Association of transport time with adverse outcome in paediatric trauma

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Association of transport time with adverse outcome in paediatric trauma. / Träff, Helen; Hagander, Lars; Salö, Martin.

I: BJS Open, Vol. 5, Nr. 3, 07.05.2021.

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T1 - Association of transport time with adverse outcome in paediatric trauma

AU - Träff, Helen

AU - Hagander, Lars

AU - Salö, Martin

PY - 2021/5/7

Y1 - 2021/5/7

N2 - BACKGROUND: It is unclear how the length of prehospital transport time affects outcome in paediatric trauma. This study evaluated the association of transport time from alarm to arrival at hospital with adverse outcome in paediatric trauma patients in Sweden. METHODS: This was a retrospective study based on prospectively collected data from the Swedish trauma registry between 2012 and 2019 of children less than 18 years with major trauma (New Injury Severity Score (NISS) greater than 15). The primary outcome was 30-day mortality, and secondary outcomes were emergency interventions (e.g., chest tube or laparotomy) and low functional outcome (Glasgow Outcome Scale 2-3). Primary exposure was transport time from alarm to arrival at hospital. Co-variables in multivariable regressions were gender, age, ASA score before injury, injury intention, dominant injury type, NISS, Glasgow Coma Scale score, prehospital competence and hospital level. RESULTS: Among 597 patients, 30-day mortality was 9.8 per cent, emergency interventions were performed in 34.7 per cent and low functional outcome was registered in 15.9 per cent. Median transport time was 51 (i.q.r. 37-68) minutes. After adjustment for patient, injury and hospital characteristics, no association between longer transport time and 30-day mortality, frequency of emergency interventions or lower functional outcome could be found. Treatment at a university hospital was associated with a lower risk for 30-day mortality (odds ratio 0.23 (95 per cent c.i. 0.08 to 0.68), P = 0.008). CONCLUSION: Longer transport time after major paediatric trauma was not associated with adverse outcome. Hence, it seems that longer transport distances should not be an obstacle against centralization of paediatric trauma care. Further studies should focus on the role of prehospital competence and other transport-associated parameters and their association with adverse outcome.

AB - BACKGROUND: It is unclear how the length of prehospital transport time affects outcome in paediatric trauma. This study evaluated the association of transport time from alarm to arrival at hospital with adverse outcome in paediatric trauma patients in Sweden. METHODS: This was a retrospective study based on prospectively collected data from the Swedish trauma registry between 2012 and 2019 of children less than 18 years with major trauma (New Injury Severity Score (NISS) greater than 15). The primary outcome was 30-day mortality, and secondary outcomes were emergency interventions (e.g., chest tube or laparotomy) and low functional outcome (Glasgow Outcome Scale 2-3). Primary exposure was transport time from alarm to arrival at hospital. Co-variables in multivariable regressions were gender, age, ASA score before injury, injury intention, dominant injury type, NISS, Glasgow Coma Scale score, prehospital competence and hospital level. RESULTS: Among 597 patients, 30-day mortality was 9.8 per cent, emergency interventions were performed in 34.7 per cent and low functional outcome was registered in 15.9 per cent. Median transport time was 51 (i.q.r. 37-68) minutes. After adjustment for patient, injury and hospital characteristics, no association between longer transport time and 30-day mortality, frequency of emergency interventions or lower functional outcome could be found. Treatment at a university hospital was associated with a lower risk for 30-day mortality (odds ratio 0.23 (95 per cent c.i. 0.08 to 0.68), P = 0.008). CONCLUSION: Longer transport time after major paediatric trauma was not associated with adverse outcome. Hence, it seems that longer transport distances should not be an obstacle against centralization of paediatric trauma care. Further studies should focus on the role of prehospital competence and other transport-associated parameters and their association with adverse outcome.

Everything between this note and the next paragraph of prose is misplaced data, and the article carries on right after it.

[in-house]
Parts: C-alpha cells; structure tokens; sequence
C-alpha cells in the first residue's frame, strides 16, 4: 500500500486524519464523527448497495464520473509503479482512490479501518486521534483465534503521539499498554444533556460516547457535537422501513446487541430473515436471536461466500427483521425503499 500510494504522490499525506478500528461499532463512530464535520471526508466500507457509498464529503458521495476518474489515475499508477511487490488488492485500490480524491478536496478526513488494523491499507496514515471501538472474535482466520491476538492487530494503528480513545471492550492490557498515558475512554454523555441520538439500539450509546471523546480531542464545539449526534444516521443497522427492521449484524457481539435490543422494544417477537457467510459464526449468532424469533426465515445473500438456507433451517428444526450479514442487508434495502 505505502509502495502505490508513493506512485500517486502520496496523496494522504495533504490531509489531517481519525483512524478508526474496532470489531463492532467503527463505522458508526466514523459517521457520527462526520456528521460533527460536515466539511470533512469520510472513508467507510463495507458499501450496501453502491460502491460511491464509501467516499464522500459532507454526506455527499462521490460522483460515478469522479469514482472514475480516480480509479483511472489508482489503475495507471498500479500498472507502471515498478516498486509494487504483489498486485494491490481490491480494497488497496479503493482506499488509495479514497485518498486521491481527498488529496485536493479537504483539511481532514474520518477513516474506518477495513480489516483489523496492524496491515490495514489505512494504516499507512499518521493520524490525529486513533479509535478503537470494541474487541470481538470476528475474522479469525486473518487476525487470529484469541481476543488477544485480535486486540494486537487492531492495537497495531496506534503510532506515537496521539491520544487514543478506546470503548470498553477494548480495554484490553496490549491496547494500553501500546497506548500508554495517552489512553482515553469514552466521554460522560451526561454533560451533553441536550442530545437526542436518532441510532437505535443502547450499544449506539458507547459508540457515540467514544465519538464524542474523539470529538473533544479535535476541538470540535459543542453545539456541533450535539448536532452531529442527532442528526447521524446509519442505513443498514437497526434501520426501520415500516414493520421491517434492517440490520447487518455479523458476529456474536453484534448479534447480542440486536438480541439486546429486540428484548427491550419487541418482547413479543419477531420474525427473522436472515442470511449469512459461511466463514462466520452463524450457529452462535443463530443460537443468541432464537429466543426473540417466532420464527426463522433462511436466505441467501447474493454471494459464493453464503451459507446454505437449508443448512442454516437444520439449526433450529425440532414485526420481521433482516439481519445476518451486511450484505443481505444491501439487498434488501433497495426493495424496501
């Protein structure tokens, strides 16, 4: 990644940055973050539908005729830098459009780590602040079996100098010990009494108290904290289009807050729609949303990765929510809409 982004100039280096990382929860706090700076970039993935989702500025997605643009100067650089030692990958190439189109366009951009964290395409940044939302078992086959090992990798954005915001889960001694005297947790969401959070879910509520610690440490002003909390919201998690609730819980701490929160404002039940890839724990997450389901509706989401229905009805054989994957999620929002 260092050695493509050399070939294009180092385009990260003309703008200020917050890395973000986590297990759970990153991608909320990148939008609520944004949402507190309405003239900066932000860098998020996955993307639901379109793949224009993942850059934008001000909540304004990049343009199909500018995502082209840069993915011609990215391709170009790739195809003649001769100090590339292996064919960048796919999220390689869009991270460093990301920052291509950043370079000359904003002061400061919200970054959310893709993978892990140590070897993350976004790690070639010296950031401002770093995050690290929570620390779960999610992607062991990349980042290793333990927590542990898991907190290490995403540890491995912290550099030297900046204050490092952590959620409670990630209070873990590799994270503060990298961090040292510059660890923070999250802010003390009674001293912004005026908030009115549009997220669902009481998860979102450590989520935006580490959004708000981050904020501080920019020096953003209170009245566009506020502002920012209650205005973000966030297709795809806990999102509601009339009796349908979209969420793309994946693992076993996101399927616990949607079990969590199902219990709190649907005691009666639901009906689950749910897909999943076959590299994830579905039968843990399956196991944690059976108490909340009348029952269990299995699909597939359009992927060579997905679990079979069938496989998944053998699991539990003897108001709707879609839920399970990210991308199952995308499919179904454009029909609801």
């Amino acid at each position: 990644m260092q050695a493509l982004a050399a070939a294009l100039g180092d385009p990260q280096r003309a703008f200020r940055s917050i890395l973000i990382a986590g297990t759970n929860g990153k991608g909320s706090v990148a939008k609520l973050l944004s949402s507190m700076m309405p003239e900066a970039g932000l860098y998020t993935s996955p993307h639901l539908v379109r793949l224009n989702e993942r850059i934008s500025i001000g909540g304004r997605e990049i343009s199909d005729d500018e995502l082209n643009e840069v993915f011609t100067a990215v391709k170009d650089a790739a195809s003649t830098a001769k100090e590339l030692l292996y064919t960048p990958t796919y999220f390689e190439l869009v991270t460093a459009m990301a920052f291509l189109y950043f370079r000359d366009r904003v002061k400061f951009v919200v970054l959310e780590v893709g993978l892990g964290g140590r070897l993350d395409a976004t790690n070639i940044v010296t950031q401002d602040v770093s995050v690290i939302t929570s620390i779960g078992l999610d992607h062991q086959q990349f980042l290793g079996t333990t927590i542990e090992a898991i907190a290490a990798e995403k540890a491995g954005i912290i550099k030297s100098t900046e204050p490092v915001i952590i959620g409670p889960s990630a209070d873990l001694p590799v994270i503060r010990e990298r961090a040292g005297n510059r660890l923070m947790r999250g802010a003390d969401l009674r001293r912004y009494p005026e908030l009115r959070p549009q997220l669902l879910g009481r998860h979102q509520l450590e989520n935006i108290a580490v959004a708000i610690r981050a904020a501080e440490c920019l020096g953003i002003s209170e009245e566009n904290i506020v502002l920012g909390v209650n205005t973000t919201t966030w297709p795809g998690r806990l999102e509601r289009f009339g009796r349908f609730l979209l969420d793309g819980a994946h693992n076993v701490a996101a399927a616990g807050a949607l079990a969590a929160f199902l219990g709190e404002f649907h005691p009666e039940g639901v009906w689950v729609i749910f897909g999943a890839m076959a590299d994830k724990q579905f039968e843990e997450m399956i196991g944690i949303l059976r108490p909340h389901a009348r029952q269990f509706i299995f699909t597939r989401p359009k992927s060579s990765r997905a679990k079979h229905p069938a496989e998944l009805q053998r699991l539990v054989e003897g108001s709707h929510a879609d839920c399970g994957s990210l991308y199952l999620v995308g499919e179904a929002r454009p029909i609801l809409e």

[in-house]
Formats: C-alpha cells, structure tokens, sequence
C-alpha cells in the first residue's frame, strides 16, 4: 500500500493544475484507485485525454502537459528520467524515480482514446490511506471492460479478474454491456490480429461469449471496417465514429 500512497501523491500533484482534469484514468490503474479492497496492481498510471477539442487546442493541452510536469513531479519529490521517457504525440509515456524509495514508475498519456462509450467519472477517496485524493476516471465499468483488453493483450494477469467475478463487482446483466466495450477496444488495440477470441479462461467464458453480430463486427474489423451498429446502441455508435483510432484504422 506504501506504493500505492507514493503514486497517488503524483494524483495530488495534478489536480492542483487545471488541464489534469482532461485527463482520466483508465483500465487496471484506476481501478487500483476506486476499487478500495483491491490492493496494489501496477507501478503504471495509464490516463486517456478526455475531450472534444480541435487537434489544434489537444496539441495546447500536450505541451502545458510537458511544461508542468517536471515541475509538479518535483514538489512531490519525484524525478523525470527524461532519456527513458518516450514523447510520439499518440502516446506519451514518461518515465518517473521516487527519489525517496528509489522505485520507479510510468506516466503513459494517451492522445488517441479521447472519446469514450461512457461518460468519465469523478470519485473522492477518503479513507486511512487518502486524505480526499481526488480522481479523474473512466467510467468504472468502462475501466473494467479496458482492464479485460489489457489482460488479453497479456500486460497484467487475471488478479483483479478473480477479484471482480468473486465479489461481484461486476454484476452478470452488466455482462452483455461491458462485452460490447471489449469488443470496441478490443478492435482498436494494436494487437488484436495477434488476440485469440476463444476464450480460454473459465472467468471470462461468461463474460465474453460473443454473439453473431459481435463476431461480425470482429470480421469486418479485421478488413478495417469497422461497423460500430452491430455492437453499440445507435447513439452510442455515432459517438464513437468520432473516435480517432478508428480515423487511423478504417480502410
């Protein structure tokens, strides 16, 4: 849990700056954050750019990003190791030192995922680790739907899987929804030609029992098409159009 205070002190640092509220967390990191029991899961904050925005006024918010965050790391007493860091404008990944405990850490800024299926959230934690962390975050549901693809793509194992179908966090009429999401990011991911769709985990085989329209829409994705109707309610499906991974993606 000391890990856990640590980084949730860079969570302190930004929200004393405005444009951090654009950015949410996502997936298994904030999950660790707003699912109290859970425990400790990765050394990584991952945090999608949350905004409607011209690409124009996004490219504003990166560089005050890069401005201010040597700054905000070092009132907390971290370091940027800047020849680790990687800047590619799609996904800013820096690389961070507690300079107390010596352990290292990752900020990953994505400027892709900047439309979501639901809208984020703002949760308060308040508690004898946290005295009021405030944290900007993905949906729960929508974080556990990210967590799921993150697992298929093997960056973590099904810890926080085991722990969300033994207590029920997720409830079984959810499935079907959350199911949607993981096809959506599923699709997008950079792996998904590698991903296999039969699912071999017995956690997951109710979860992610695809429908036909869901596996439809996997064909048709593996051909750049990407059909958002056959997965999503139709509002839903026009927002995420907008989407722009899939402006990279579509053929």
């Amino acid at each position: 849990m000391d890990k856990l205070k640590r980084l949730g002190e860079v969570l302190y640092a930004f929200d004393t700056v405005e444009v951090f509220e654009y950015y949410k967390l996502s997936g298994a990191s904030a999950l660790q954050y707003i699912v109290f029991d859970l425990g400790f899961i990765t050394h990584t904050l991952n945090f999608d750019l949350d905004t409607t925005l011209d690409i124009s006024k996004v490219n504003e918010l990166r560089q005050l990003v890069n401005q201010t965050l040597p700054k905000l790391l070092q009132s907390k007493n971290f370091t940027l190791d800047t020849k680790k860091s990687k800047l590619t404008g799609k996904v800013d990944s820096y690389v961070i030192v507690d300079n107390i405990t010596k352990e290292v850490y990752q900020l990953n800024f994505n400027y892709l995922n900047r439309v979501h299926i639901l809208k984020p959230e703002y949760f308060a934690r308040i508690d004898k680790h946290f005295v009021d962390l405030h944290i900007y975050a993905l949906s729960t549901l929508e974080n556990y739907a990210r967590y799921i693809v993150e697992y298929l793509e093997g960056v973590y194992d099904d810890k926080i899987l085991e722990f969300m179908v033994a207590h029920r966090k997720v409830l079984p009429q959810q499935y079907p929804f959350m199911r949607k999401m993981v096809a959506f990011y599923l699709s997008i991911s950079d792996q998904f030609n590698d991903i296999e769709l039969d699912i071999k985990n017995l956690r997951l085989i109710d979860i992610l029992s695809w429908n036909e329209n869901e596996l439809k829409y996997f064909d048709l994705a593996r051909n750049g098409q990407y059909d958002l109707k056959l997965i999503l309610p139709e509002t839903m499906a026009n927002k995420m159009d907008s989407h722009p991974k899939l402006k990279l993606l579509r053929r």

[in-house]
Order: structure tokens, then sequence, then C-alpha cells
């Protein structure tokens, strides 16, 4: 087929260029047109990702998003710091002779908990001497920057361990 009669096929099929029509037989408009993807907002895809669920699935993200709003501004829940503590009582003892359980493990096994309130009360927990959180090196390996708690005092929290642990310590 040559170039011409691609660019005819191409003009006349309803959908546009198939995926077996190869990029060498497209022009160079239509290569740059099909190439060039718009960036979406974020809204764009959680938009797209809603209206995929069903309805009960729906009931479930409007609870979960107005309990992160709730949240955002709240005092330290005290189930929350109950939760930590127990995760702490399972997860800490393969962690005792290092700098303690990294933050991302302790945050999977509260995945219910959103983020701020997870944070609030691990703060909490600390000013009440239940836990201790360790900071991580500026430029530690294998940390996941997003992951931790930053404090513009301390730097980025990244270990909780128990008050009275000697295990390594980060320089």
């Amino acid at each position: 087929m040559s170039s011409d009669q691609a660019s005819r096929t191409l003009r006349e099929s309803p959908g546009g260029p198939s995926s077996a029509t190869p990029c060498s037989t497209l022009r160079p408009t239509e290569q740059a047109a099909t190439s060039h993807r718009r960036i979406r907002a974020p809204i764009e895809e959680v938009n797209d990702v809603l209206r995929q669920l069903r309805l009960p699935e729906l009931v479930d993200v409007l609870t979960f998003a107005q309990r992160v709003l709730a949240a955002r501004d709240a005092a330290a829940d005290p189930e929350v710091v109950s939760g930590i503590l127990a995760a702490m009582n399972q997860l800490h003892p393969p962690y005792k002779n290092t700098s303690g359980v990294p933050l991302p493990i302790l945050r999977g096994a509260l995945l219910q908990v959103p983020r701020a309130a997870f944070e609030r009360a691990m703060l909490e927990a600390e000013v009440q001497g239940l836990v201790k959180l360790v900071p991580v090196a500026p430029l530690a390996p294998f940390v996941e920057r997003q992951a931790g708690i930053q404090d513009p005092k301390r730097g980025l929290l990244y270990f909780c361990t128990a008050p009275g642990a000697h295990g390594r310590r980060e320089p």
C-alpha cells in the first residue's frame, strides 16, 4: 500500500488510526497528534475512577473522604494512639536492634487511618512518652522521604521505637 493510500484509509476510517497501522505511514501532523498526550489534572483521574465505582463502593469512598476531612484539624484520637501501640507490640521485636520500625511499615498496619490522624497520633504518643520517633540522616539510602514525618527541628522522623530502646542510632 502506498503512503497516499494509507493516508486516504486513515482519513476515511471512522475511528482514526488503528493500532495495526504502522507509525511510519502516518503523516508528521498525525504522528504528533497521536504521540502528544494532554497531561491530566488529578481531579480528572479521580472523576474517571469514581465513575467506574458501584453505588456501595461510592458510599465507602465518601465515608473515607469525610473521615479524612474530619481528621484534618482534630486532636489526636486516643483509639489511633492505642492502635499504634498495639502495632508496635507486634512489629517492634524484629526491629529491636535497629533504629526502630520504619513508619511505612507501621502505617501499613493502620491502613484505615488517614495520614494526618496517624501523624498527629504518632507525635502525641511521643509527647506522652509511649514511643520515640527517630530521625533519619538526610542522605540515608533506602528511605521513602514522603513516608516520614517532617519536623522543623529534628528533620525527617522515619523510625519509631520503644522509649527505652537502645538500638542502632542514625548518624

U2 - 10.1093/bjsopen/zrab036

DO - 10.1093/bjsopen/zrab036

M3 - Article

C2 - 33963365

AN - SCOPUS:85105748870

VL - 5

JO - BJS Open

JF - BJS Open

SN - 2474-9842

IS - 3

ER -